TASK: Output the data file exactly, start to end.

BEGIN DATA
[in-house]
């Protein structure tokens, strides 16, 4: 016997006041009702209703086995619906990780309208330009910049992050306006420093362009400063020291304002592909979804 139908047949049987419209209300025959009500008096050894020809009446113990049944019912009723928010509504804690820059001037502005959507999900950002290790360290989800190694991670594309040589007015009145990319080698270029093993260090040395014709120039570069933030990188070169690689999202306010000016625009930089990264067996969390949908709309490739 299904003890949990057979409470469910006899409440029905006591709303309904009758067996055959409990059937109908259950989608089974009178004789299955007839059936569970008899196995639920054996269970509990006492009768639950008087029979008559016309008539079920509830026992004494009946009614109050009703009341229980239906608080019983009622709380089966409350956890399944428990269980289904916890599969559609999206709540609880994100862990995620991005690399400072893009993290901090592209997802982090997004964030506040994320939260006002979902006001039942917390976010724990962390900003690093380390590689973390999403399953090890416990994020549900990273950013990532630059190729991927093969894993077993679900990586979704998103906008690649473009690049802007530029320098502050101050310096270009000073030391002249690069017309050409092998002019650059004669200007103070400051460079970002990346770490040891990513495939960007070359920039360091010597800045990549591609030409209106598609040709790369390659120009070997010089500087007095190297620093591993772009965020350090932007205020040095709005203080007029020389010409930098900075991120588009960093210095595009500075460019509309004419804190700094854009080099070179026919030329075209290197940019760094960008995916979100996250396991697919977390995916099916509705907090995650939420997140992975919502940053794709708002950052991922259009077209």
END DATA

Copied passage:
[in-house]
């Protein structure tokens, strides 16, 4: 016997006041009702209703086995619906990780309208330009910049992050306006420093362009400063020291304002592909979804 139908047949049987419209209300025959009500008096050894020809009446113990049944019912009723928010509504804690820059001037502005959507999900950002290790360290989800190694991670594309040589007015009145990319080698270029093993260090040395014709120039570069933030990188070169690689999202306010000016625009930089990264067996969390949908709309490739 299904003890949990057979409470469910006899409440029905006591709303309904009758067996055959409990059937109908259950989608089974009178004789299955007839059936569970008899196995639920054996269970509990006492009768639950008087029979008559016309008539079920509830026992004494009946009614109050009703009341229980239906608080019983009622709380089966409350956890399944428990269980289904916890599969559609999206709540609880994100862990995620991005690399400072893009993290901090592209997802982090997004964030506040994320939260006002979902006001039942917390976010724990962390900003690093380390590689973390999403399953090890416990994020549900990273950013990532630059190729991927093969894993077993679900990586979704998103906008690649473009690049802007530029320098502050101050310096270009000073030391002249690069017309050409092998002019650059004669200007103070400051460079970002990346770490040891990513495939960007070359920039360091010597800045990549591609030409209106598609040709790369390659120009070997010089500087007095190297620093591993772009965020350090932007205020040095709005203080007029020389010409930098900075991120588009960093210095595009500075460019509309004419804190700094854009080099070179026919030329075209290197940019760094960008995916979100996250396991697919977390995916099916509705907090995650939420997140992975919502940053794709708002950052991922259009077209």